When Bosh was hospitalized with blood clots, he was leading the team in scoring and 3-point shooting last season.

      If the medical issue keeps Bosh out of action for good, he would be paid the remainder of his contract - three years, $76 million - but that wouldn't count against the Heat's salary cap after Feb. 9.

  • Kings sign G Farmar
    By The Sports Xchange / Wednesday, September 14, 2016

    The Sacramento Kings signed free agent journeyman guard Jordan Farmar to a contract Wednesday.

    • The team did not disclose terms of the deal for Farmar, who averaged 9.2 points, 3.1 assists and 2.1 rebounds in 12 games with coach Dave Joerger and the Memphis Grizzlies last season.

      Joerger is now with the Kings and the 29-year-old Farmer's value could rise as anointed starter Darren Collison pled guilty to a domestic violence charge. Collison is likely to face a lengthy suspension to begin the season.

      Ty Lawson and Isaiah Cousins can also play the point on Sacramento's roster.

      Farmar has averaged 7.7 points, 2.9 assists and 1.9 rebounds per game since being selected by the Los Angeles Lakers with the 26th overall pick of the 2006 draft. The 6-foot-2 Farmar is a two-time NBA champion with the Lakers in 2009 and 2010.

  • Thunder F McGary suspended 15 games
    By The Sports Xchange / Tuesday, September 13, 2016

    Oklahoma City Thunder forward Mitch McGary had his suspension for violating the NBA's anti-drug policy increased by 10 games on Tuesday, and he will now miss the first 15 games of the 2016-17 season, the NBA announced.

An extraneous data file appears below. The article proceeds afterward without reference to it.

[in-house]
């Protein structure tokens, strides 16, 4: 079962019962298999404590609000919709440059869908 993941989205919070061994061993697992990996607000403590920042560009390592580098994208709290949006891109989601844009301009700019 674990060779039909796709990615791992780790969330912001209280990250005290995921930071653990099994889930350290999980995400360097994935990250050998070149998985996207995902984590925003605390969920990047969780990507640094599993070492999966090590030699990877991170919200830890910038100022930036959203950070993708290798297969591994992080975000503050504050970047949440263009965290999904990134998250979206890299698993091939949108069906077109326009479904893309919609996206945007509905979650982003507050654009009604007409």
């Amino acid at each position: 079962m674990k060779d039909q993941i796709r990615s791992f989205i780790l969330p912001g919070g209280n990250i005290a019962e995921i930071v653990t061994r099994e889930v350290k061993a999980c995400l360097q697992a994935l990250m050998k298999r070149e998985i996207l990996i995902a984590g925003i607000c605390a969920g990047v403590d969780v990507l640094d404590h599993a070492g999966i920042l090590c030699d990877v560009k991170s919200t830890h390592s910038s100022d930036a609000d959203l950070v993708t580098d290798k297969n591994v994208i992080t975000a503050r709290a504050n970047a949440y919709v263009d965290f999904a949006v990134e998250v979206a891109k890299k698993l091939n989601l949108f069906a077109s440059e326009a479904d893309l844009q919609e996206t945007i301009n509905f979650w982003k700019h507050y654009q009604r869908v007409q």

• The latest violation is for non-compliance of the league's drug policy, according to Yahoo! Sports. McGary was originally suspended for five games in July.

      The 24-year-old has played in just 52 games for the Thunder since being a first-round draft pick (21st overall) in 2014.

      McGary played just 72 minutes for the Thunder last season and averaged 1.3 points per game. He left the team late in the season for what the Thunder termed "personal reasons."

      McGary also failed a drug test in college at Michigan. The penalty required him to sit out an entire season but he instead declared for the NBA draft.

  • Hawks' Howard released from hospital after dehydration
    By The Sports Xchange / Monday, September 12, 2016

    Atlanta Hawks center Dwight Howard was released from the hospital Monday morning after being treated for dehydration.

    • Howard, 30, took ill during a plane flight to Atlanta on Sunday and was briefly hospitalized, according to the Atlanta Journal-Constitution.